See full article at Variety »

He Shot The Famous And The Ordinary: Emmy-Contending Doc Puts Focus On Brilliant Photographer Garry Winogrand

The great photographer Garry Winogrand took more than a million pictures during his career. Among his preferred subjects was people at airports, especially those saddled with luggage.

“When we talk about people psychologically and having issues we say, ‘Oh, they’ve got baggage,’” notes Geoff Dyer, author of a book on Winogrand. “That’s one of the things that’s so manifested in Winogrand. Yeah, we see the baggage these people are carrying.”

Dyer makes that observation in the documentary Garry Winogrand: All Things Are Photographable, a film in which director Sasha Waters Freyer unpacks the complicated life and remarkable work of a man some consider the greatest American street photographer.

“He was really interested in these public spaces where a certain kind of theater of the street might unfold,” Waters Freyer tells Deadline. “He took this style associated with photojournalism and brought it into the world of the fine arts.
See full article at Deadline »

Historic Preservation Group: Nashville’s Music Row Is Endangered

Nashville’s Music Row, which has for decades served as the center of the city’s music industry as well as a key tourist destination, has been named to the National Trust for Historic Preservation’s 2019 list of America’s 11 Most Endangered Historic Places. The list, compiled by the privately funded nonprofit organization each year since 1988, highlights examples of architectural integrity and cultural significance that are at risk of destruction or irreparable damage.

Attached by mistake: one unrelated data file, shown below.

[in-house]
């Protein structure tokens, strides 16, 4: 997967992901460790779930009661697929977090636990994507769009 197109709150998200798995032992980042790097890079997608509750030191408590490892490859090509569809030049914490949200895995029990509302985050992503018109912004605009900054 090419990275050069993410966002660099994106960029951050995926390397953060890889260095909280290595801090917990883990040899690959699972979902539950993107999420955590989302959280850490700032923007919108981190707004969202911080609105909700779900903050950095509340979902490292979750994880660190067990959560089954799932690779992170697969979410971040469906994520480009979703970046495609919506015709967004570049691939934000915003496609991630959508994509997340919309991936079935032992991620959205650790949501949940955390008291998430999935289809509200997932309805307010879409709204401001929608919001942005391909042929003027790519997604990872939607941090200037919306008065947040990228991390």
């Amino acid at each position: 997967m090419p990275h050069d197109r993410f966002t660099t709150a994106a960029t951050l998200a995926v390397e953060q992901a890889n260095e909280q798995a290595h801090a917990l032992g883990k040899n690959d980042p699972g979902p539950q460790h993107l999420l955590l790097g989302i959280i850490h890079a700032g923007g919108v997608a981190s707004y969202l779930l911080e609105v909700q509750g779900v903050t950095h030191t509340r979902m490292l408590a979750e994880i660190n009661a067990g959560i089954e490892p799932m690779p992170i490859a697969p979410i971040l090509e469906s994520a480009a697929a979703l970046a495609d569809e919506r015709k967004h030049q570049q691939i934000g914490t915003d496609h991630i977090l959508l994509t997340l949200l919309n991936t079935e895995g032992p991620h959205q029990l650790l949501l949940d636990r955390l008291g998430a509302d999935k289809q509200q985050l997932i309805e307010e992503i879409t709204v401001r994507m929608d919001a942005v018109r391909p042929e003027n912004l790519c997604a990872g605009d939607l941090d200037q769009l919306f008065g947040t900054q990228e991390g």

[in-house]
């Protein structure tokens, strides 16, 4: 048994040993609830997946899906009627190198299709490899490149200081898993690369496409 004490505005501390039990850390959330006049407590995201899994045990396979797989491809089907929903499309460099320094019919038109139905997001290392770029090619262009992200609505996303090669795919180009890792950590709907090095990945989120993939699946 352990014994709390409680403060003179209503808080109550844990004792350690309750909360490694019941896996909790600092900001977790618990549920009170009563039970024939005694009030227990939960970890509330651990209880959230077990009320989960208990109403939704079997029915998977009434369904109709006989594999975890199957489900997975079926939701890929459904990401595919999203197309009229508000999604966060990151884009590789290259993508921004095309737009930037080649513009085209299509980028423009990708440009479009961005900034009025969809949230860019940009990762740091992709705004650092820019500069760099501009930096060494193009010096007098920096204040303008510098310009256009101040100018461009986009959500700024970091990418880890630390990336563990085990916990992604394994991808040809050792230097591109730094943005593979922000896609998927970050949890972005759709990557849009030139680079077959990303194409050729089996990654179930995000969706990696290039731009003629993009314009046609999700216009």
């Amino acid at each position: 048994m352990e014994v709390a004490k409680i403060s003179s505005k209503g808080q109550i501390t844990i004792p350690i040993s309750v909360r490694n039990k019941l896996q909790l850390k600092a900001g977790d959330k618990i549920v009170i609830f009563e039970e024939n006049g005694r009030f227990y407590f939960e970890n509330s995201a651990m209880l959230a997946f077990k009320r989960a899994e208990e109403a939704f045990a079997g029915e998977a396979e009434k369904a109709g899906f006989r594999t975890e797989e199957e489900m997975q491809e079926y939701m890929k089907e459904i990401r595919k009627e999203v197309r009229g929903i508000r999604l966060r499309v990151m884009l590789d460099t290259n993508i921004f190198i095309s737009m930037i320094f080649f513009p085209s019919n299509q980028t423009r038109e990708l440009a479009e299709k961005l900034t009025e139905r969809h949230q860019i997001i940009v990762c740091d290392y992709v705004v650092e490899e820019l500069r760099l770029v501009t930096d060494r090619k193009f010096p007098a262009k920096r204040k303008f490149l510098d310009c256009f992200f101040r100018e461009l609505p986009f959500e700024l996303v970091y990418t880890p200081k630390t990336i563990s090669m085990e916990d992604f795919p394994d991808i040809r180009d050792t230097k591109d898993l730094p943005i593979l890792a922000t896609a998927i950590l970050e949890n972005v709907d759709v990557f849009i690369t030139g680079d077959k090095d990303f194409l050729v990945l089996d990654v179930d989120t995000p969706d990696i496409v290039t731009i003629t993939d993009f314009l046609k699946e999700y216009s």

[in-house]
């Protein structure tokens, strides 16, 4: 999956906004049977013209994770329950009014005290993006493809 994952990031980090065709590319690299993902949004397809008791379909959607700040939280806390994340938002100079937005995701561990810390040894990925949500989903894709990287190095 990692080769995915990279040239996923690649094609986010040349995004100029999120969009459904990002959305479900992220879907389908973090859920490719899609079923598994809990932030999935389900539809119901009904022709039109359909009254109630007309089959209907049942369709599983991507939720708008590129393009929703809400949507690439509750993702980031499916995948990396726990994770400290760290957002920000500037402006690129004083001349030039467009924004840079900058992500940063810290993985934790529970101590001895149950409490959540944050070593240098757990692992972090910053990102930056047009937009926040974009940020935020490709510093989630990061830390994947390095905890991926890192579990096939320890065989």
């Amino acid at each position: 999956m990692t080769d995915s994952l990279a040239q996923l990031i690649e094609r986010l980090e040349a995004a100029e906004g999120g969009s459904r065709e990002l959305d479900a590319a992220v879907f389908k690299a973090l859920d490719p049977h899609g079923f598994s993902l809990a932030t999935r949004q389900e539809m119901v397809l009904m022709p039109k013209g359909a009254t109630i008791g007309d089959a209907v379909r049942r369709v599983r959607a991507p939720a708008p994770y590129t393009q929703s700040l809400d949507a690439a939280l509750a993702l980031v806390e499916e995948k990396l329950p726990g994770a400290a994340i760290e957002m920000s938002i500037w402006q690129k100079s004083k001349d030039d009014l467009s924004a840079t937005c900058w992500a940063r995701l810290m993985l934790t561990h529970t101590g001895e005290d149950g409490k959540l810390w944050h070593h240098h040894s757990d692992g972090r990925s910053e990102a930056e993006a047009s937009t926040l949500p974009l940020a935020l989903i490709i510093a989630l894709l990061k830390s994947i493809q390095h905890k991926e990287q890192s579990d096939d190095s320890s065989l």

For more than 60 years, Nashville’s Music Row has been the bustling center of the city’s recording and music-publishing industries,
See full article at Rolling Stone »

Netflix Reveals Trailer for ‘The Black Godfather: The Clarence Avant Story’

Netflix Reveals Trailer for ‘The Black Godfather: The Clarence Avant Story’
Clarence Avant is one of the music business’s most legendary executives. Mentored by Joe Glaser, the longtime manager of Louis Armstrong, Avant has been in the business since the 1950s, managing Sarah Vaughan, R&B singer Little Willie John and others, before he became a powerhouse at Venture and Sussex Records, signing Bill Withers and more while his own a broadcasting company and producing films like Paramount’s Save the Children.

Avant is the subject of a new Netflix documentary The Black Godfather, which is going to be released on
See full article at Rolling Stone »

Film Review: ‘Bolden’

  • Variety
The conundrum that haunts “Bolden,” a murky drama inspired turn-of-the-century New Orleans musician Charles “Buddy” Bolden, is right up front in the opening titles, which inform the audience that little is known about the man’s life story, but he happens to be responsible for inventing jazz. The gulf between Bolden’s importance in pioneering a great American art form and his anonymity in the historical record is the one director Dan Pritzker and his co-writer, David N. Rothschild, must bridge. But what sounds like a great creative opportunity proves here to be more like a trap: In trying to turn Bolden’s biography into the paradigmatic tale of early jazz musicians — and more generally of African Americans in the Deep South — they lean on stereotypes and clichés and never quite define their elusive central figure. Jazz aficionados may appreciate the ambience, including original contributions by trumpet virtuoso Wynton Marsalis,
See full article at Variety »

Wynton Marsalis on 12 Essential Jazz Recordings

Wynton Marsalis on 12 Essential Jazz Recordings
“It’s self-explanatory,” Wynton Marsalis says, pointing toward the papers in front of him. “Basically, if you look at what I wrote, that says everything you need to know.”